The day before her thirtieth birthday Annie Broadbent, author of We Need to Talk about Grief, wrote a letter to her mother who had died nearly five years previously. Here she shares that letter . . .
It’s my birthday tomorrow. I’m going to be 30. Yikes. I’ve spent the evening with Tim, talking about age and change and our relationship. He said today how fed up he was that you’re not here. It was so nice to hear that he feels that too – frustration and indignation that you haven’t come back yet. My god, our life would be so fabulous with you in it.
I wanted to write to you to mark the departure of my twenties – the decade in which you knew me when you died. This change in my life is yet another marker of becoming more unrecognizable to you, to your last memory of me. Nearly five years on – I’m 30, married to a man you’ve never met, living in a house you’ve never seen, I have a different job and I’ve also chopped all my hair off. Sometimes it’s hard not to feel disloyal, not to feel like I’m betraying you by becoming something you don’t know. Although, you probably saw my potential as a human being a long time ago. You magical woman.
Most people aren’t recognizing me at the moment. I cut my hair off as my self imposed rite of passage to mark turning 30. I’m not sure what you’d think. In some ways I feel closer to you as it’s more like the style you had when you died. It’s taking me a long time to get used to, but I’m pleased and proud I did it. I want my fourth decade on this earth to be even bolder and braver than my 3rd.
Lara said to me today that it’s nice that I’m entering into the decade in which you gave birth to me. That was comforting. That made me feel closer to you. And then it made me scared – because I realized I’m getting closer to the age that you died. What if I die then too? What if I die before? What if I die after, and I transcend your whole experience of life?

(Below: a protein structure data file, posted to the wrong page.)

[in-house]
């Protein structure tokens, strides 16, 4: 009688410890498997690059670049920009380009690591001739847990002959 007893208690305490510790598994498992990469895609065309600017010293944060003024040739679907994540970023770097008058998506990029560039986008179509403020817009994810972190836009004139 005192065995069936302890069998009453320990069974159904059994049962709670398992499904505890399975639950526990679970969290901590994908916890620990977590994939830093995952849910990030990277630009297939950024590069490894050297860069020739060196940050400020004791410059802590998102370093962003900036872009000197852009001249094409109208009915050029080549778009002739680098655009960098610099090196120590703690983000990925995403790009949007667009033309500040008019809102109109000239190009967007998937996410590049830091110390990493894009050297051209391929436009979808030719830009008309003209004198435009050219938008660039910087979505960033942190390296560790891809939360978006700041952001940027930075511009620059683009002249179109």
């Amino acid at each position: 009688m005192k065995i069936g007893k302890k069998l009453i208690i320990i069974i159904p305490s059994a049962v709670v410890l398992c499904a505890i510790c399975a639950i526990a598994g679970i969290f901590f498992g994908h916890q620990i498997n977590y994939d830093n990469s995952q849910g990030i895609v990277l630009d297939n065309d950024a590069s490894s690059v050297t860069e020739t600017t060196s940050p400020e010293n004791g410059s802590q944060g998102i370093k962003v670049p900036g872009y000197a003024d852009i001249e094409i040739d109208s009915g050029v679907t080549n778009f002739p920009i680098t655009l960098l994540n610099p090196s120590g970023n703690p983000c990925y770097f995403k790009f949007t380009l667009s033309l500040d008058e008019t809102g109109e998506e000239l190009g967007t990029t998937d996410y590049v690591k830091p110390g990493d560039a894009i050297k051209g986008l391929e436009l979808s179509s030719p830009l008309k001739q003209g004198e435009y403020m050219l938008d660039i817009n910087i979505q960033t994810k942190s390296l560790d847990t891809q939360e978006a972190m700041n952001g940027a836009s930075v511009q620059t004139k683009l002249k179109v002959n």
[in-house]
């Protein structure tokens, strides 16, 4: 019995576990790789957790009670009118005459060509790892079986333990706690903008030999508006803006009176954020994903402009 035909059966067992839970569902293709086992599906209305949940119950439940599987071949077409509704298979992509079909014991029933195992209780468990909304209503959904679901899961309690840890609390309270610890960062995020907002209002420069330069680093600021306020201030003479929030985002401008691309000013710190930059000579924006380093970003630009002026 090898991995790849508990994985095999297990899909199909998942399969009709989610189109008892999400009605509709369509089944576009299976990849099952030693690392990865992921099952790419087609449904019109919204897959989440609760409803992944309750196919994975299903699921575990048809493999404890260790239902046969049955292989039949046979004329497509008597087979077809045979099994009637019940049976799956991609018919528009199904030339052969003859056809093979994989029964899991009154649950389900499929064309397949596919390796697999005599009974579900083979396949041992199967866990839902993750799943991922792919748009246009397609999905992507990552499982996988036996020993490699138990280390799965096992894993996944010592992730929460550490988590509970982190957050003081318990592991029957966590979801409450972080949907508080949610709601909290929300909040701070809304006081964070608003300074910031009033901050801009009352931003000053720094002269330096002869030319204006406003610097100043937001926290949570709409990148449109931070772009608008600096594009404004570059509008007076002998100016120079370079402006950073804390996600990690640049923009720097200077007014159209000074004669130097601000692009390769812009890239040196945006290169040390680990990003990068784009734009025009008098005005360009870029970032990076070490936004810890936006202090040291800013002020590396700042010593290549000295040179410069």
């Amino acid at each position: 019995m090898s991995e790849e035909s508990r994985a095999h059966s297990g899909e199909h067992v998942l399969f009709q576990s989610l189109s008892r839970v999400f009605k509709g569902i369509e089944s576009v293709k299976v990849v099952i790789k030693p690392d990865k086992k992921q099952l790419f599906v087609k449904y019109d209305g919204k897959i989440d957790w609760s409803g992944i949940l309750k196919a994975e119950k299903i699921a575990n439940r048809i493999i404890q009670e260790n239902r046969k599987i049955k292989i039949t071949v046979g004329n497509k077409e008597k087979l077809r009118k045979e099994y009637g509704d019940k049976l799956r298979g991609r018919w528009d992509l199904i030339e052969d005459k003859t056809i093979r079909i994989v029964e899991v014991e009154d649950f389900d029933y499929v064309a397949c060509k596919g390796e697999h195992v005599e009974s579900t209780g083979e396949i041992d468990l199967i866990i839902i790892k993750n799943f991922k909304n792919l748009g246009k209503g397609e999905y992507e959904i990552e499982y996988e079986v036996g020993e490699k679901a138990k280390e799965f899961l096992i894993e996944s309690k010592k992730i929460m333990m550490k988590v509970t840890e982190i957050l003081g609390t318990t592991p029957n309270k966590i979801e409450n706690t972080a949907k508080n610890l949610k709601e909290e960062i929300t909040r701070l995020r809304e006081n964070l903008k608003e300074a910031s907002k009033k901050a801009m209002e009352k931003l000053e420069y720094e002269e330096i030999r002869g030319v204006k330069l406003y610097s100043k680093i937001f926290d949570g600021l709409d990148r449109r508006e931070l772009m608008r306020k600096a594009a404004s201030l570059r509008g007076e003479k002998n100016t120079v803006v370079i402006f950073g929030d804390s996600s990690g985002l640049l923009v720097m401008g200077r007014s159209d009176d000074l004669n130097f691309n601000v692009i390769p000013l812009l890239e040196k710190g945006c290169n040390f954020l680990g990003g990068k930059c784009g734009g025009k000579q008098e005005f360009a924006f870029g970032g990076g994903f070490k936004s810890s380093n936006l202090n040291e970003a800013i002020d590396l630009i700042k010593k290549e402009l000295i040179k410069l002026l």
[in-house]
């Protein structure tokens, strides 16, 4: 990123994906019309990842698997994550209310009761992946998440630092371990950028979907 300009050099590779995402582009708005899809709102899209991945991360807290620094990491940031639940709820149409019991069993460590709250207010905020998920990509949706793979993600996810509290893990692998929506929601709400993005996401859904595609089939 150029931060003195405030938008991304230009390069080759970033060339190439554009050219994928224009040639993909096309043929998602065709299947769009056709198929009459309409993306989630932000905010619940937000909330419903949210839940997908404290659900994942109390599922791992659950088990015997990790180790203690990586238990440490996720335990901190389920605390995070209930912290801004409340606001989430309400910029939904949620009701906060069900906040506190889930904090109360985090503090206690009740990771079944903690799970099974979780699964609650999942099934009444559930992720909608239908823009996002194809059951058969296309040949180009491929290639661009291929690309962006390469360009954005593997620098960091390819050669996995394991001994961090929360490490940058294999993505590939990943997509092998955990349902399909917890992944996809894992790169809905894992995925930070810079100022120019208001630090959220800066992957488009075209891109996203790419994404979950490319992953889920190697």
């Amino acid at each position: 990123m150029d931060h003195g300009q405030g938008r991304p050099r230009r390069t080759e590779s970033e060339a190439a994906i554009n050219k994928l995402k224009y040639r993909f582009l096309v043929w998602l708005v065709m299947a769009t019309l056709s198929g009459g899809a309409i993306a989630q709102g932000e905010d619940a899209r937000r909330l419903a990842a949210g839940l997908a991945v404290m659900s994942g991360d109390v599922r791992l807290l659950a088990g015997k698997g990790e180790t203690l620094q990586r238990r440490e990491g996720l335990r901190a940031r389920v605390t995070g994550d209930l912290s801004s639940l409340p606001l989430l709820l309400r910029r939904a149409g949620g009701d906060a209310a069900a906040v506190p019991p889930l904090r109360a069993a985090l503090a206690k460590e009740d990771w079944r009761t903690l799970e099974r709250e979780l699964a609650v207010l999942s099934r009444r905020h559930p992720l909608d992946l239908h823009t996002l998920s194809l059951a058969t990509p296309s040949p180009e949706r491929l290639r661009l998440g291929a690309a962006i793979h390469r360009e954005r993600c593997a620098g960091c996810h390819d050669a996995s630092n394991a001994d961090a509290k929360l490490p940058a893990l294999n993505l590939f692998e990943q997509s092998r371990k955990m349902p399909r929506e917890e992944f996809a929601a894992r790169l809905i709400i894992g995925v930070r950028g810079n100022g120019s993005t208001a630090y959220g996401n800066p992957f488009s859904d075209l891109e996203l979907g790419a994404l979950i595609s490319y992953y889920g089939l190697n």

I really, really, really want to feel happy tomorrow. And to feel you with me too. I miss you, Mama. So much. I miss your love of birthdays, the birthday breakfasts, your overwhelming generosity, your great capacity for celebration.
When I look at photos of you for long enough I realize that I only really get through life without you because I allow myself to forget that you are dead. Just a little bit. But enough to let me get on. I forget the feeling of you. I forget the feeling of having a mum. I park it, put it away. And then, if I wait, and linger over a photo, it comes . . . the flip in the gut, the sickening, disgusting moment of realization, of remembering. Now I’ve got it. I don’t want to cry, but I feel heavy, and sad. And angry. Here they come, here are the tears.
I wish you would call. I wish I could call you. I wish you would text. I wish I could hear your voice. Your smile, that look of happiness when you see me, when we’re together. I wish I could do that for you.
I love my life, mum. It’s so full and rich and exciting. And I’m so proud of myself for making it like that, without you. But it’s so fucking shit you can’t be in it too. Why couldn’t I have both? It’s a load of crap to know, every day, that life would be better if you were alive. And that there is absolutely nothing I will ever be able to do about that. Ever.
I love you Mutti, so beautiful . . . what a gift you were.